3 minute read
5 May 2021
3:03 pm

Six ways to introduce new foods to your toddler


Struggling to get your little one to try new foods? These practical tips on introducing new foods and flavours to kids can help.

Gone are the days of boring, bland and tasteless foods for babies and toddlers.

Just like adults, our little ones also appreciate food bursting with flavour. It is important that soon after introducing solids you introduce a range of flavours such as fresh herbs including mint, basil, thyme and mixed dried herbs like cinnamon, cumin, curry, garlic, cocoa powder and the like. Sugar-free nut butter also packs a flavour punch, but always check for allergies first.

Luckily for busy moms, Squish 100% fruit and veg purees come in a range of delicious flavours, making introducing new tastes to your little one so much easier.

Mealtime = Fun Time

Children eat with their eyes. Make mealtimes fun, interesting and appealing. Call in the help of your child’s favourite superhero or princess with colourful kiddie-friendly cups, plates, utensils, placemats and lunch boxes. Cut and arrange assorted coloured fruit and vegetables into interesting shapes and funny faces. Use cookie cutters on wholegrain sandwiches or arrange mashed sweet potato into fun shapes.

Game On

As any parent can attest, it is a daily struggle to get children to eat their fruits and vegetables. Fruit and vegetables are some of nature’s most perfect foods; rich in vitamins, minerals, antioxidants, phytonutrients and fibre, highly nutritious for preventing illness and disease and for overall health. To encourage variety, print a picture of a rainbow and place on the fridge or in your child’s room. Encourage your child to choose a fruit or veggie each day from a different colour of the rainbow. For example, tomatoes and watermelon are red, berries and beetroot are purple and mangoes and carrots are orange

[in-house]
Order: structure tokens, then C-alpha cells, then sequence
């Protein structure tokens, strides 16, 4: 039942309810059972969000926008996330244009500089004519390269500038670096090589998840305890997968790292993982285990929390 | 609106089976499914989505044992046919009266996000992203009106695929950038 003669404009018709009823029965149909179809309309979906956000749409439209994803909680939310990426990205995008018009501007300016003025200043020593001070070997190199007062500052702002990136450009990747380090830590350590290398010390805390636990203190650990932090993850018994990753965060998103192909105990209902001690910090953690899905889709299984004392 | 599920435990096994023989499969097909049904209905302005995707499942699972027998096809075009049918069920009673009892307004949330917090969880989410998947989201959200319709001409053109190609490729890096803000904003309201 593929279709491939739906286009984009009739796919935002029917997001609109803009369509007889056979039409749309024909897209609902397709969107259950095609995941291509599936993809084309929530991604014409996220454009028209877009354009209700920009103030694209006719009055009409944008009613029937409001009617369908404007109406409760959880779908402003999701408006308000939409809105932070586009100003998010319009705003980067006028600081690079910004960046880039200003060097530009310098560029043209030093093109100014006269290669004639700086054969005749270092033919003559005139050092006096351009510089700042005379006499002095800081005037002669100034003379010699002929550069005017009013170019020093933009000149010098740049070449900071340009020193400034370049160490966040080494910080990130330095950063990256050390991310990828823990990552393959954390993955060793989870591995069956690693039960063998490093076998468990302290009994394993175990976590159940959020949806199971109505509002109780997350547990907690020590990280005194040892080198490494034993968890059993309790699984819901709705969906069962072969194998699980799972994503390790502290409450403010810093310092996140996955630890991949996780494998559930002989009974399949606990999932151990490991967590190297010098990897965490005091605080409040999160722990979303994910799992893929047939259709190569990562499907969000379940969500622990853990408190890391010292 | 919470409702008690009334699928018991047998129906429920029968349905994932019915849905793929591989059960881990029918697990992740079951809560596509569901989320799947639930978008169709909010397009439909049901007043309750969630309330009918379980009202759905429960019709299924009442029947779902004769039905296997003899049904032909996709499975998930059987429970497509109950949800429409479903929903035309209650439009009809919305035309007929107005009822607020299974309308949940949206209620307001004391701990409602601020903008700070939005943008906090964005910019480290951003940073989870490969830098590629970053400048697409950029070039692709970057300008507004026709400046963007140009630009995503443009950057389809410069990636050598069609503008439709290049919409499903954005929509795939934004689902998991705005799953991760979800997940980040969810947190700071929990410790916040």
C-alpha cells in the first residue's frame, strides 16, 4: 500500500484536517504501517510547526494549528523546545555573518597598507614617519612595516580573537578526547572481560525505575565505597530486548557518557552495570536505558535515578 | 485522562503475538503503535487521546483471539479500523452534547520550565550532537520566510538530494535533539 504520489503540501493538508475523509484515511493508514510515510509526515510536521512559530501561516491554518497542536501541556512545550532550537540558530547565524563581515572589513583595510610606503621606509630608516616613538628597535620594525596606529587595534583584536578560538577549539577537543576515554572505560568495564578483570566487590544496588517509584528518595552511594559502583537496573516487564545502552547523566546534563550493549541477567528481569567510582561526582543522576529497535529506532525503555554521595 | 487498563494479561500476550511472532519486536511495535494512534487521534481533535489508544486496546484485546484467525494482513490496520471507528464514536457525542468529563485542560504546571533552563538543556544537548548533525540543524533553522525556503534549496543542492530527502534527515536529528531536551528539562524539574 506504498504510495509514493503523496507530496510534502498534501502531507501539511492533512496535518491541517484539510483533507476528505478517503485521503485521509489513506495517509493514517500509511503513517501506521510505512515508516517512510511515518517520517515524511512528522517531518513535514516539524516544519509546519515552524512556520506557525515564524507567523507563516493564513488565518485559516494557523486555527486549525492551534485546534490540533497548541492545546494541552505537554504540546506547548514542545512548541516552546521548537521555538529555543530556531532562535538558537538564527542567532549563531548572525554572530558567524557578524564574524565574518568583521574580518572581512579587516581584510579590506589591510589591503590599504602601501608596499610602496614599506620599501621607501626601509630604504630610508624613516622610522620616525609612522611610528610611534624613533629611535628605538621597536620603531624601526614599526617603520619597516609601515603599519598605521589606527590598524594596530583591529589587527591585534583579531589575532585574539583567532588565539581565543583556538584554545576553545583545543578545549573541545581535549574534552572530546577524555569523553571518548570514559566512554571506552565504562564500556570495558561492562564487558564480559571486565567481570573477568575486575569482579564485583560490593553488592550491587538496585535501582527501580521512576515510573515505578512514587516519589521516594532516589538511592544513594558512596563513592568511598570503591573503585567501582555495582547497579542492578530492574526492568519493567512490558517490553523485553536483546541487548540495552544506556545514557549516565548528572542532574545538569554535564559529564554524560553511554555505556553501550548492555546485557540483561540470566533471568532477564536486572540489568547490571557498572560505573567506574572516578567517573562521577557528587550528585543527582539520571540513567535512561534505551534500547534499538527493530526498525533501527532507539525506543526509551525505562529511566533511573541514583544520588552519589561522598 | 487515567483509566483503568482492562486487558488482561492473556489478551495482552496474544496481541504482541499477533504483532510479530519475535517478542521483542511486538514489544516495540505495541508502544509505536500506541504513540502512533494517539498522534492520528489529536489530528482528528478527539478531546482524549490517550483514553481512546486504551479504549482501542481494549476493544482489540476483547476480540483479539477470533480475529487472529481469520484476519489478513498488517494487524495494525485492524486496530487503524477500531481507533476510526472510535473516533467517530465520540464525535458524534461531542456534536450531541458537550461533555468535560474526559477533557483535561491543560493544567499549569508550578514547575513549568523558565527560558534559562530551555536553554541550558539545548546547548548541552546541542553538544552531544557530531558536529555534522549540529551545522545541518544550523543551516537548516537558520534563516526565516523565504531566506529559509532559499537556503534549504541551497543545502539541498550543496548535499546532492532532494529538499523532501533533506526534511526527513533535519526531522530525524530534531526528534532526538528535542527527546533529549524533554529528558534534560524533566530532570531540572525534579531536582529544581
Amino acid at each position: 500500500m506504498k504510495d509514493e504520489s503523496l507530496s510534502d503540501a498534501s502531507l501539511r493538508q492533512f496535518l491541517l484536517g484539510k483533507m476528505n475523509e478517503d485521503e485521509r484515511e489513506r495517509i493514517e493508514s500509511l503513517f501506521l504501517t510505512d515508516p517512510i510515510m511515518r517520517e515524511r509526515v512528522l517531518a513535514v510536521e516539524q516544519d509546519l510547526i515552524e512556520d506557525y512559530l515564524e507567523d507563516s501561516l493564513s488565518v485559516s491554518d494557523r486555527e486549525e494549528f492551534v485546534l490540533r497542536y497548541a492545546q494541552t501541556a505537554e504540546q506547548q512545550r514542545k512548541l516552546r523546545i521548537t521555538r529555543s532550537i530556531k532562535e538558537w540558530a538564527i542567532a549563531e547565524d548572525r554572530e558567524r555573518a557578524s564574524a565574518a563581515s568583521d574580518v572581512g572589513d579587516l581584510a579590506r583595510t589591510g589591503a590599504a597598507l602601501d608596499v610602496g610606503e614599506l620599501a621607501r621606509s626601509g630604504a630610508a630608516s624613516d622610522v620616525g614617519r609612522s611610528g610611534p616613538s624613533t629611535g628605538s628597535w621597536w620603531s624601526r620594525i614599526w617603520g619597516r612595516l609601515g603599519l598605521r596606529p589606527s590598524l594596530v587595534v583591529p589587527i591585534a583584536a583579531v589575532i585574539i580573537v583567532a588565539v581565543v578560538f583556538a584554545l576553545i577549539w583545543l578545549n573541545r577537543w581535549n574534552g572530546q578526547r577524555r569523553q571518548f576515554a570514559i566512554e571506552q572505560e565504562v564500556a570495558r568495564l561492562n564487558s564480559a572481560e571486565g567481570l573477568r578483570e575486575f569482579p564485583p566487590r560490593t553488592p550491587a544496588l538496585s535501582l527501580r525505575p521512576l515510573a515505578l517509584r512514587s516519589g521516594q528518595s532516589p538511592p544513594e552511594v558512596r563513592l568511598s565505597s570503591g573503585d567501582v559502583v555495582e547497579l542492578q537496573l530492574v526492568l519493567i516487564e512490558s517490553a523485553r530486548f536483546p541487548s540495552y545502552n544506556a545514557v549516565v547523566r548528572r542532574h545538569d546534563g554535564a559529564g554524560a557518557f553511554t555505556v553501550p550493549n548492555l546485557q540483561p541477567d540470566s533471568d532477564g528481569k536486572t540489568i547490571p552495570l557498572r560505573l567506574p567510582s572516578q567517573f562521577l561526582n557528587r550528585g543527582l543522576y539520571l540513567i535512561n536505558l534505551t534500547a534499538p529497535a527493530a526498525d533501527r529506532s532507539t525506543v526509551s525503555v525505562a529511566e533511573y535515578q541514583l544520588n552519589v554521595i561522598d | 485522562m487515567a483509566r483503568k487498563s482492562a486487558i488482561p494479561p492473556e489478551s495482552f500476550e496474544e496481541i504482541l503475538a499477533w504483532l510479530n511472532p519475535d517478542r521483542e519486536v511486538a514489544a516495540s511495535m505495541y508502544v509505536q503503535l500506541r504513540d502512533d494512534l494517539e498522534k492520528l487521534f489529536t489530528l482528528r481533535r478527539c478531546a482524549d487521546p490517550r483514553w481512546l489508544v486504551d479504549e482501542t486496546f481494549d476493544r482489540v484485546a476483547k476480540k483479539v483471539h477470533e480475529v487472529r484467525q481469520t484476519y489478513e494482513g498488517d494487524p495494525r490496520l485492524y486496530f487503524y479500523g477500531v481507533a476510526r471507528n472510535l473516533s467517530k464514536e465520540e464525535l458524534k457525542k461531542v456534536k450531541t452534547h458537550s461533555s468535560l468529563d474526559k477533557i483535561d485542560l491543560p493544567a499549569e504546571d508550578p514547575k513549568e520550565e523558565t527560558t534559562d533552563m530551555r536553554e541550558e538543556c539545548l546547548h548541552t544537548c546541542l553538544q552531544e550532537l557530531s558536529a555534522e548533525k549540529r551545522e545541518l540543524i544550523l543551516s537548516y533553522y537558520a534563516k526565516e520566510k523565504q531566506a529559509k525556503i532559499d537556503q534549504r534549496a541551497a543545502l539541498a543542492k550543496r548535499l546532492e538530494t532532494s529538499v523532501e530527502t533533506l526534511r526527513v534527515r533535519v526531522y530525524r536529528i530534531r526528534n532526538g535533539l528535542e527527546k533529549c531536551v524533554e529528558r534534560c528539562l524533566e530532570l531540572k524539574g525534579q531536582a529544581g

Implement a reward chart

Rewards systems like star charts to mark off how many fruit and vegetables are eaten are also a fun game for your child. Place it somewhere visible and offer your child a reward when a goal is reached such as going to the park or an extra story at night before bed.

Get green fingers

Children love being outside and getting their hands dirty. Use this to your advantage and build a vegetable garden. If you do not have a garden, window sills and vertical/hanging gardens are good alternatives. With your child, plant various herbs and vegetables and, when ready to be harvested, pick the vegetables with your toddler.

Little Chef

Older toddlers and young children will enjoy being in the kitchen. Let your children watch you prepare family meals and talk to them about what you are cooking. Let them help you set the table and stir ingredients in plastic bowls. Older children can help chop soft vegetables like baby marrow with a butter knife.

One at a Time

As much as we want to encourage a variety of flavours, it is important to introduce new foods and previously disliked foods one at a time. Children are naturally wary of anything unfamiliar.

Always offer up a new food with a well-liked food to help increase your child’s acceptance of the food. Remember, it can take up to 15 exposures of food before your child likes it, so stay patient and keep trying.

And if all else fails, there is always the Squish 100% fruit and veg puree range with enough delicious flavours to please even the fussiest of eaters.